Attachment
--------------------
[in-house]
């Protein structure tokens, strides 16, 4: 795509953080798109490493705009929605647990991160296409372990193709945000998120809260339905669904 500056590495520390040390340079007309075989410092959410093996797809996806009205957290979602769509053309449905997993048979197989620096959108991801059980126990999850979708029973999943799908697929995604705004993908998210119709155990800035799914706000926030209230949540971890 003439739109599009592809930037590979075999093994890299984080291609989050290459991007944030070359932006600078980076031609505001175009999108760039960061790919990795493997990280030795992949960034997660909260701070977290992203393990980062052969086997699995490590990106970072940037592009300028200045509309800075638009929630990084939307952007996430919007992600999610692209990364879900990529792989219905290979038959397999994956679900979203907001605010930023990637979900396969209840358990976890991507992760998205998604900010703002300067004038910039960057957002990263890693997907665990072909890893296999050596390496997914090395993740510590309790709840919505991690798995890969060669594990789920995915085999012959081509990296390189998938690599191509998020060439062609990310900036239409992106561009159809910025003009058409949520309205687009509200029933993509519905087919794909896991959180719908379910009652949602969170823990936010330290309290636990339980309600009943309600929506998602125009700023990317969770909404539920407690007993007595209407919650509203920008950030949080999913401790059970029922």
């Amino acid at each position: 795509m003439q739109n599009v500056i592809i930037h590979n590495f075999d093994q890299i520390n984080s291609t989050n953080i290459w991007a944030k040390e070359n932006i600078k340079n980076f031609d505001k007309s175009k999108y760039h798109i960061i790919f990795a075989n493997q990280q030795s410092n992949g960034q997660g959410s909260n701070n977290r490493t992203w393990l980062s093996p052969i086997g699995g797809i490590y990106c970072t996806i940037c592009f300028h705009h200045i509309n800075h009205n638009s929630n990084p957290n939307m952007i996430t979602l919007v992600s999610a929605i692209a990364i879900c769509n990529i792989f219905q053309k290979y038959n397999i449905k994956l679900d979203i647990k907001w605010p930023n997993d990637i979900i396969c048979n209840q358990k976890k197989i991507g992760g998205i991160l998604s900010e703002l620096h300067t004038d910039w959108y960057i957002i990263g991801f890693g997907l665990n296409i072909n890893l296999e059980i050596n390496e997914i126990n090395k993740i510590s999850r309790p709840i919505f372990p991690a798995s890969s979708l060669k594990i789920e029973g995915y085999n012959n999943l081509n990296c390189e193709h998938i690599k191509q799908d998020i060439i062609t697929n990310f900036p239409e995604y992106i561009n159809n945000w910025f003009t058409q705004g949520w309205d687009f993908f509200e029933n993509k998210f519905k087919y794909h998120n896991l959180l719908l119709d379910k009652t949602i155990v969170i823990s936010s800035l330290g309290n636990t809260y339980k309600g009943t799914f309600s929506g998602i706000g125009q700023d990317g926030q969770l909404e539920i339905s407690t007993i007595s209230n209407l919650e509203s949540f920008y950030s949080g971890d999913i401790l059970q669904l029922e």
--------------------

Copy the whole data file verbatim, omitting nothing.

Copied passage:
[in-house]
């Protein structure tokens, strides 16, 4: 795509953080798109490493705009929605647990991160296409372990193709945000998120809260339905669904 500056590495520390040390340079007309075989410092959410093996797809996806009205957290979602769509053309449905997993048979197989620096959108991801059980126990999850979708029973999943799908697929995604705004993908998210119709155990800035799914706000926030209230949540971890 003439739109599009592809930037590979075999093994890299984080291609989050290459991007944030070359932006600078980076031609505001175009999108760039960061790919990795493997990280030795992949960034997660909260701070977290992203393990980062052969086997699995490590990106970072940037592009300028200045509309800075638009929630990084939307952007996430919007992600999610692209990364879900990529792989219905290979038959397999994956679900979203907001605010930023990637979900396969209840358990976890991507992760998205998604900010703002300067004038910039960057957002990263890693997907665990072909890893296999050596390496997914090395993740510590309790709840919505991690798995890969060669594990789920995915085999012959081509990296390189998938690599191509998020060439062609990310900036239409992106561009159809910025003009058409949520309205687009509200029933993509519905087919794909896991959180719908379910009652949602969170823990936010330290309290636990339980309600009943309600929506998602125009700023990317969770909404539920407690007993007595209407919650509203920008950030949080999913401790059970029922």
């Amino acid at each position: 795509m003439q739109n599009v500056i592809i930037h590979n590495f075999d093994q890299i520390n984080s291609t989050n953080i290459w991007a944030k040390e070359n932006i600078k340079n980076f031609d505001k007309s175009k999108y760039h798109i960061i790919f990795a075989n493997q990280q030795s410092n992949g960034q997660g959410s909260n701070n977290r490493t992203w393990l980062s093996p052969i086997g699995g797809i490590y990106c970072t996806i940037c592009f300028h705009h200045i509309n800075h009205n638009s929630n990084p957290n939307m952007i996430t979602l919007v992600s999610a929605i692209a990364i879900c769509n990529i792989f219905q053309k290979y038959n397999i449905k994956l679900d979203i647990k907001w605010p930023n997993d990637i979900i396969c048979n209840q358990k976890k197989i991507g992760g998205i991160l998604s900010e703002l620096h300067t004038d910039w959108y960057i957002i990263g991801f890693g997907l665990n296409i072909n890893l296999e059980i050596n390496e997914i126990n090395k993740i510590s999850r309790p709840i919505f372990p991690a798995s890969s979708l060669k594990i789920e029973g995915y085999n012959n999943l081509n990296c390189e193709h998938i690599k191509q799908d998020i060439i062609t697929n990310f900036p239409e995604y992106i561009n159809n945000w910025f003009t058409q705004g949520w309205d687009f993908f509200e029933n993509k998210f519905k087919y794909h998120n896991l959180l719908l119709d379910k009652t949602i155990v969170i823990s936010s800035l330290g309290n636990t809260y339980k309600g009943t799914f309600s929506g998602i706000g125009q700023d990317g926030q969770l909404e539920i339905s407690t007993i007595s209230n209407l919650e509203s949540f920008y950030s949080g971890d999913i401790l059970q669904l029922e």